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Summary: We’re not surprised when we grow physically; we expect it. If, by chance, growth doesn’t occur, we immediately know something is wrong and attempt to uncover the problem. The same is true spiritually

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WHY WE DON’T GROW

Judges 17:13-15

Statistics show the average productivity of a Christian’s spiritual life is less than three years. Tonight I want to bring encouragement to those who are sidetracked and to strengthen those who are on the right track.

Billy Sunday used to say, “If we Christians were as weak physically as we are spiritually, we would all need crutches.”

The colorful baseball-player-turned-evangelist was saying that if you’re not growing spiritually, you ought to be worried. Growth is the normal and natural result of life; and if there isn’t growth, that life is in jeopardy.

Now, we’re not surprised when we grow physically; we expect it. If, by chance, growth doesn’t occur, we immediately know something is wrong and attempt to uncover the problem.

However, we often look upon Christians who have grown and are growing as extraordinary specimens of Christianity.

I believe as Christians we have no right to call ourselves normal until spiritual growth becomes as natural as physical growth.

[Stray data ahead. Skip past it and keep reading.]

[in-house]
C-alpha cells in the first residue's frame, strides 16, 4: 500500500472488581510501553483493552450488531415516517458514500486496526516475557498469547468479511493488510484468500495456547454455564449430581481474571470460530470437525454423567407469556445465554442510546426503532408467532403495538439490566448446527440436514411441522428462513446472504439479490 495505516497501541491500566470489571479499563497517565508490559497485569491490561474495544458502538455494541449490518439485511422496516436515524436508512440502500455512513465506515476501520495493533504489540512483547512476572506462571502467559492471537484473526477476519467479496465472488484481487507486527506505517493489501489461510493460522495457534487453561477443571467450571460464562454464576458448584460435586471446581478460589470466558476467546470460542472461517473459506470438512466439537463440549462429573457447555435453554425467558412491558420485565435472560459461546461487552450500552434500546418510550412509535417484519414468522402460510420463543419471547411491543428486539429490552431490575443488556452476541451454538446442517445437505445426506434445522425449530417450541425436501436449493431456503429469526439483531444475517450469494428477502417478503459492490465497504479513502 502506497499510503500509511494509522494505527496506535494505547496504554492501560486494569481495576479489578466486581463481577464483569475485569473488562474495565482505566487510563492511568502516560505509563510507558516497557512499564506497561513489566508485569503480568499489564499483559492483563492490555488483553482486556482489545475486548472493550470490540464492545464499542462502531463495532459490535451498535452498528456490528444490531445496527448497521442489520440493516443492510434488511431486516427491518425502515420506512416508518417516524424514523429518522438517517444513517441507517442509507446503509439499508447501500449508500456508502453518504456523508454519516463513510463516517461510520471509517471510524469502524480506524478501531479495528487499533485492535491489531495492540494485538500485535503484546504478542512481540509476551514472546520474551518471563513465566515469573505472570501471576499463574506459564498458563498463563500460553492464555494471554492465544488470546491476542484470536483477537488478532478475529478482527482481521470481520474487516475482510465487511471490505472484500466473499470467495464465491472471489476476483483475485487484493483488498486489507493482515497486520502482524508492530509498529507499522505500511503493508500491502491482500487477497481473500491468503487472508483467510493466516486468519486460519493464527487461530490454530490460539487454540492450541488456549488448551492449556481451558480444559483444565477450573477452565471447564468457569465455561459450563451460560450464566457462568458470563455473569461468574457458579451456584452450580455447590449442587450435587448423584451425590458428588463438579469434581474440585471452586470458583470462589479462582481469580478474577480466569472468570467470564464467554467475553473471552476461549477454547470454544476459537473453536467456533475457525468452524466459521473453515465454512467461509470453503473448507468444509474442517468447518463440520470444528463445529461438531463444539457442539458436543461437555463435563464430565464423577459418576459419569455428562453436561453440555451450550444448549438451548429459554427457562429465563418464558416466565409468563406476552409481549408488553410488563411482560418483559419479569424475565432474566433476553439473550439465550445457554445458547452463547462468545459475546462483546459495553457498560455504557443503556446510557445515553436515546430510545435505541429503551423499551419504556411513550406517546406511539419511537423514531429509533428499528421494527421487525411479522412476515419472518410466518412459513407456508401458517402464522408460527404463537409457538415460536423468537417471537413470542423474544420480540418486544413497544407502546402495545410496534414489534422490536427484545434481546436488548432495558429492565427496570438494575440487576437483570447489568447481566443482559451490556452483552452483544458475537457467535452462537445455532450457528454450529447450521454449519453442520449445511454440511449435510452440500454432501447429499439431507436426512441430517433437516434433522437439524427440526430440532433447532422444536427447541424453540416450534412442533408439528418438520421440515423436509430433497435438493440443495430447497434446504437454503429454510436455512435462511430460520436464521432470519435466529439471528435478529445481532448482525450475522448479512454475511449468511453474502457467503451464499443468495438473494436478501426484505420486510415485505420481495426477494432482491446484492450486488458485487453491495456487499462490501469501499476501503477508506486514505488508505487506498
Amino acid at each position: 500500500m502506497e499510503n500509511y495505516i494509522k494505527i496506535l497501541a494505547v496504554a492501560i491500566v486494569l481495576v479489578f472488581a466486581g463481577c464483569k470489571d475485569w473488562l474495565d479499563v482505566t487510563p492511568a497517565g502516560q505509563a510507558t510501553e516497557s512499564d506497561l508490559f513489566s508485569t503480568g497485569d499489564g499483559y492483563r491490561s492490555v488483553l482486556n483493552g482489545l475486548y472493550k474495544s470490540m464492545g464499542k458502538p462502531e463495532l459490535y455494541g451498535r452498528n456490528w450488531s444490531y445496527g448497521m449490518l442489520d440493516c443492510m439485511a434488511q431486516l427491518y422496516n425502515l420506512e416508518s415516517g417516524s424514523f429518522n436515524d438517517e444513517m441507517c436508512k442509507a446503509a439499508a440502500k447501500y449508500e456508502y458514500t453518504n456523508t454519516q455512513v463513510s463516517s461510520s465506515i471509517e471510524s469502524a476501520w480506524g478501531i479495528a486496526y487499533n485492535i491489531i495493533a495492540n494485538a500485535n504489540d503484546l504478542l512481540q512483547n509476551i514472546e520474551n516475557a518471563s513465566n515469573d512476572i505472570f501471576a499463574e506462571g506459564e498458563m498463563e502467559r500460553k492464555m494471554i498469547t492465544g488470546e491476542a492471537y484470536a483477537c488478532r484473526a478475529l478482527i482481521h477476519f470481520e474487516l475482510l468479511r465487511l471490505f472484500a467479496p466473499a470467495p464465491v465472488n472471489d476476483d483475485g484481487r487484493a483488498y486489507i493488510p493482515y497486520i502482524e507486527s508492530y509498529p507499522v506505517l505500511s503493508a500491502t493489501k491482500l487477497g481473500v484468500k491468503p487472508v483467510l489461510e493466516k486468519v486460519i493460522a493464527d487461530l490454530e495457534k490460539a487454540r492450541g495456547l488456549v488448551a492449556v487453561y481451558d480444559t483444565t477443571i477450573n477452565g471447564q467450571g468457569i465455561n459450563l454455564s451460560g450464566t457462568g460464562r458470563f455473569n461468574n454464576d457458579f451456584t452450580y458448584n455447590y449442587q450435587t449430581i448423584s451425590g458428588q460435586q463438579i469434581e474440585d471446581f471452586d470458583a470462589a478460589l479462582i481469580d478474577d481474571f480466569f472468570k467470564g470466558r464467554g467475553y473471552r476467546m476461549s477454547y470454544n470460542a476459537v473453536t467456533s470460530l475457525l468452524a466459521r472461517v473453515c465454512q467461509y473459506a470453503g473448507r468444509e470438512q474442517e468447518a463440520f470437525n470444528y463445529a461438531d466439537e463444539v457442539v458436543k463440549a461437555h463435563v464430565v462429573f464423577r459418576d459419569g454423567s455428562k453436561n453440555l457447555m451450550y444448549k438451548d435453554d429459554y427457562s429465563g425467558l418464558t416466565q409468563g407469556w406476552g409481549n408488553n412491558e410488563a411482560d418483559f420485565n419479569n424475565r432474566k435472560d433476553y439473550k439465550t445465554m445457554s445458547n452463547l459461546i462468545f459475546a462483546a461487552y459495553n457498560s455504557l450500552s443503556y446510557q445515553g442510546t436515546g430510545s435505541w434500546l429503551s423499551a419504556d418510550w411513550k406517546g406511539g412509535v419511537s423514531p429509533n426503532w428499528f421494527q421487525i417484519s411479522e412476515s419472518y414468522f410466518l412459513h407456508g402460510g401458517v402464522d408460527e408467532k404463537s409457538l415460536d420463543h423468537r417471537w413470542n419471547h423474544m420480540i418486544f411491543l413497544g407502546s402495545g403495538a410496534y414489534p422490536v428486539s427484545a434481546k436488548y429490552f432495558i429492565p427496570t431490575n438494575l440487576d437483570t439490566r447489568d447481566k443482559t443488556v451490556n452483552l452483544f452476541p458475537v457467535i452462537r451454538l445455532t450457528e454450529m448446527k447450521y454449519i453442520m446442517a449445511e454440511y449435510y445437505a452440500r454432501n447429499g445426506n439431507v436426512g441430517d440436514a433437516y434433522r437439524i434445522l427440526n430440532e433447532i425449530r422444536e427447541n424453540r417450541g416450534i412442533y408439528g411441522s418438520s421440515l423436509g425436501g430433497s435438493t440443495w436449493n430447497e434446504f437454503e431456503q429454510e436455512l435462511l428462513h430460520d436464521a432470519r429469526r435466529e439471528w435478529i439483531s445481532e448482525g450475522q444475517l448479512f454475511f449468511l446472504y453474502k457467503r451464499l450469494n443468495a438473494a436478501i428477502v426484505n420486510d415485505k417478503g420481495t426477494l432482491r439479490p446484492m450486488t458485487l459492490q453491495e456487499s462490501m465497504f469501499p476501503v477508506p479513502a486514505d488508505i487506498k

Just as there are enemies to physical growth, there are also enemies to spiritual growth. Our spiritual development is never unopposed. We do not simply drift into maturity. To grow we must swim upstream against the stubborn currents that try to hold us back.

You know your experience of salvation was real, and there has been some progress, but it is pitifully small, almost microscopic. What’s the problem?

This passage from Joshua 17:12-18 throws some light on why we fail to grow.

I. We will fail to grow when we EXERCISE PARTIAL CONQUEST.

There’s a telling statement in verses 12, 13.

Now don’t miss this point: although Israel had conquered the land, many of the Canaanites--the enemy, if you please--still lived there.

See Joshua 16:10

In Judges chapter 1 we discover an important clue concerning their problem (Judges 1:27-31, 33).

Before Israel entered the land, God specified in no uncertain terms that all the inhabitants of the land were to be driven out completely--not a single Canaanite was to be left. But again and again, with deliberate significance, we read that they did not drive them out. Now the land swarmed with both natives and newcomers. No wonder they complained of crowded conditions!

Suppose you meet me on the street and ask how I am. “Not so well,” I answer. “We need a larger house. There are only two of us, but we’re crowded.”

“I can help you,” you say. “There’s a twelve-room house for sale real cheap. A family of seven has lived there but they’re wanting to move.”

Off I go and buy the house and move my wife and I into the twelve rooms.

A few days later you meet me again on the

street and ask how I am.

“Not so well,” I answer. “We need a larger house.”

“A larger house?” But there are only two of you in that twelve-room castle! How could you be crowded?”

“Well, the former owners--seven of them, you know--are still living there, and it’s pretty crowded.”

It wouldn’t require a genius to solve my problem. Move out the former owners.

What right do I have to complain about crowded conditions when I am not using the room I have?


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